WM preacher, missionary and author, he was born on 3 February 1819 at Glendun, and grew up at Kells, Co. Antrim and Newport, Co. Mayo. Despite his Anglican background, he offered for the WM ministry and was trained at the Hoxton Theological Institute. He served at Gubbi in Mysore, India from 1839 (described in his first book, A Mission to the Mysore, 1847) until eye trouble forced him to return in 1841. After a period of convalescence, he remained in London, involved in advocating missions, then served in Boulogne and Paris, 1846-1849. In 1851 he was appointed a WMMS Secretary. Despite continuing ill-health, which included problems with his speech, he maintained a very active ministry and this enabled him to influence national and international thinking within Methodism and beyond. He was a supporter of temperance (through the United Kingdom Alliance) and Sabbatarianism and an opponent of slavery and Roman Catholicism, opposing Gladstone's Home Rule Bill of 1886. He was closely associated with the development of the YMCA, the Evangelical Alliance and the first World Methodist Conferences. He was appointed to the Legal Hundred in 1856 and was President of the WM Conference in 1866. From 1868 to 1871 he was President of Methodist College, Belfast. His other interests included philosophy, spirituality, Roman Catholicism and politics and he was a gifted linguist.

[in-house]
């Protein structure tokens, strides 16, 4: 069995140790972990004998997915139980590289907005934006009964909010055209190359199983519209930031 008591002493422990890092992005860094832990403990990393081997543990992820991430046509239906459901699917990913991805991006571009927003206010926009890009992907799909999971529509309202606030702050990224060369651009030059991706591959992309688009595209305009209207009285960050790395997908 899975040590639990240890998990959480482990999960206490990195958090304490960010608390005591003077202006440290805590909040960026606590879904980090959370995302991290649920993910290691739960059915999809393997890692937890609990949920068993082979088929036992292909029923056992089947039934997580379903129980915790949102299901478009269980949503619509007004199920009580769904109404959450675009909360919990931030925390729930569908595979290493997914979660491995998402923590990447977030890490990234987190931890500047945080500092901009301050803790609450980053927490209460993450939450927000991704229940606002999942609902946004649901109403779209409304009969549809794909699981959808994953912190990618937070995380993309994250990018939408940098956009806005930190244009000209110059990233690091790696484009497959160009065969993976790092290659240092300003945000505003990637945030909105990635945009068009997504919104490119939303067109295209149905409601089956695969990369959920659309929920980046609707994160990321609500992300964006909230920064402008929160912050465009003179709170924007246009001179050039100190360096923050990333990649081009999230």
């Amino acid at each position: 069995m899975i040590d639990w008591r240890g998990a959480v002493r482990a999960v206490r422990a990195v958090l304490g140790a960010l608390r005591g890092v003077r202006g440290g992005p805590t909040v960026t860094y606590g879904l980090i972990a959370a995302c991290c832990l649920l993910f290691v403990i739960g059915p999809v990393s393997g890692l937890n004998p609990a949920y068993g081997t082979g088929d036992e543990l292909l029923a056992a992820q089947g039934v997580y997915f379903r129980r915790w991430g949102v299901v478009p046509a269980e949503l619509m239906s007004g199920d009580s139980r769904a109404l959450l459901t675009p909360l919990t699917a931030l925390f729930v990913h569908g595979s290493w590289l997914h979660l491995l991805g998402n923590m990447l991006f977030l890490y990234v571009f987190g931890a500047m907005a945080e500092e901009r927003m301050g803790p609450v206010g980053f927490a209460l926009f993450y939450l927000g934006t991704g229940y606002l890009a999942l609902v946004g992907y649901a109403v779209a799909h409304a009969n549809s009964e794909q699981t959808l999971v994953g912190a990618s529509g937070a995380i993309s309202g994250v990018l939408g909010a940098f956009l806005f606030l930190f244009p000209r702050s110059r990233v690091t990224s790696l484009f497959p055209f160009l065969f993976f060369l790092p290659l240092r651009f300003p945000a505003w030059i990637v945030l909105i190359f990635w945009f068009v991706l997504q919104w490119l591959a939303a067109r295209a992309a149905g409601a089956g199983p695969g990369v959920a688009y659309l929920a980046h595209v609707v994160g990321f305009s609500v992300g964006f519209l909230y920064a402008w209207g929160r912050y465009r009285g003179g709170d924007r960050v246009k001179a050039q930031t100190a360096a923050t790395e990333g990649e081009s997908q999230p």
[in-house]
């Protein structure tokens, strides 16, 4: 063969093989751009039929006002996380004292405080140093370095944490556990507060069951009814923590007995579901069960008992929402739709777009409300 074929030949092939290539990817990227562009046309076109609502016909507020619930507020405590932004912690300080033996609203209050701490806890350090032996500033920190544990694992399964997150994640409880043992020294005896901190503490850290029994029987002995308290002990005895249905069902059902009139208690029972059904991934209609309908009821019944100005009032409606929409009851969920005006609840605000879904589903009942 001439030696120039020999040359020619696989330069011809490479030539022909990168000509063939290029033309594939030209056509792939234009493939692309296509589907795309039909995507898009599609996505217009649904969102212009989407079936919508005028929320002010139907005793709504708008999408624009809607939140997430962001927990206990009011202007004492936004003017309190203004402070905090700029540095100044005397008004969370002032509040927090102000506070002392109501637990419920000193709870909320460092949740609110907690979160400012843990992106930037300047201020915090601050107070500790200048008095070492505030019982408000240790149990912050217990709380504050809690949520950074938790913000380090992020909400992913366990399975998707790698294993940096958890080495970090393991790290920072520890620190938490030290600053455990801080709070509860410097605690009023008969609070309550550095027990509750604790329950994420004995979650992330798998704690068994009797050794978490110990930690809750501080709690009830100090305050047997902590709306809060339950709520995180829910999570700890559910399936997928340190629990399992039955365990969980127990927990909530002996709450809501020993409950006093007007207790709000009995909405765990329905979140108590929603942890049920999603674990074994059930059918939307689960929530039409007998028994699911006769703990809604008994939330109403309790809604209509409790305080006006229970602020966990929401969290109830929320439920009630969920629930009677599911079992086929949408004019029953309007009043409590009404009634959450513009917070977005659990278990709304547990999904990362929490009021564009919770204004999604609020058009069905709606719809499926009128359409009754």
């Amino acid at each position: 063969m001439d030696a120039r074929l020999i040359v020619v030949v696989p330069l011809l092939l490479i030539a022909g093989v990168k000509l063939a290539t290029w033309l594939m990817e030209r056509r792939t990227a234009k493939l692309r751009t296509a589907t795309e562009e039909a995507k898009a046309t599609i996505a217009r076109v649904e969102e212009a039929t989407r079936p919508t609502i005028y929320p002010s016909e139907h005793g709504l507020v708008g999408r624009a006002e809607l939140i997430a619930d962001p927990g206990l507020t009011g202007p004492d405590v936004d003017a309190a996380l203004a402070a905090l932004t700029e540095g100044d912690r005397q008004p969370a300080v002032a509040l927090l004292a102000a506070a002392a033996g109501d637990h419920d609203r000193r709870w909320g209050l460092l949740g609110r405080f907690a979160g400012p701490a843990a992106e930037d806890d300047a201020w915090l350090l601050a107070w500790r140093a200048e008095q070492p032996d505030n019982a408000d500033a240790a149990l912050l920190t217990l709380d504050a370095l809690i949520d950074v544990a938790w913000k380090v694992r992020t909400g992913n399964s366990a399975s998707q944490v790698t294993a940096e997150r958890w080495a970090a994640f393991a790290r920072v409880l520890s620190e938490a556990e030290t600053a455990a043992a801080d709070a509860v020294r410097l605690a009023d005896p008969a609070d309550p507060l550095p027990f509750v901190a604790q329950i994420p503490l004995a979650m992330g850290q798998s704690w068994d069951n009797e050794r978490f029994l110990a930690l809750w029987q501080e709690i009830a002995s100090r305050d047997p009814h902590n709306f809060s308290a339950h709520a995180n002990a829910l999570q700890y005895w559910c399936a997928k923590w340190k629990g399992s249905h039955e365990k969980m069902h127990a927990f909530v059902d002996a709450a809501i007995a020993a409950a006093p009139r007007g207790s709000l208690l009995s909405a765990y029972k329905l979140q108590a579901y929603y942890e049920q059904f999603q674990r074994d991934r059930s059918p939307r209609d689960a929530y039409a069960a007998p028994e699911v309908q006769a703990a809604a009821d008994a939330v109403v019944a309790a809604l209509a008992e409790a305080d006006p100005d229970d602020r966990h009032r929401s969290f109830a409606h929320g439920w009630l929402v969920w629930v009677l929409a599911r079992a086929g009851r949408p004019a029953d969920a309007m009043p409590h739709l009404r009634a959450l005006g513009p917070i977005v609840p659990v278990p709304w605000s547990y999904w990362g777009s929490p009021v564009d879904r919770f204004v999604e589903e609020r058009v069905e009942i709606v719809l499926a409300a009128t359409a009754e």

The most influential book in his considerable literary output was The Tongue of Fire (1856) on the role and importance of the Holy Spirit. It ran to 18 editions in three years and was translated into many languages. It has been suggested that Arthur's views on revival and renewal, expounded in person during a visit to America in 1855 and in the pages of his book, contributed to the gathering pace of revival in America at that time. He retired to Cannes in 1888 where he died on 9 March 1901.
'He was a man of rich and varied culture, and his evangelical devotion well matched his culture. He might well be desacribed as one of the makers of modern Methodism… As an apologist he wielded a forceful and a philosophical pen. And his pasion for evangelism, at home and abroad, has been a far-shining benediction.'
Dinsdale T. Young, Stars of Retrospect (1920) p.80
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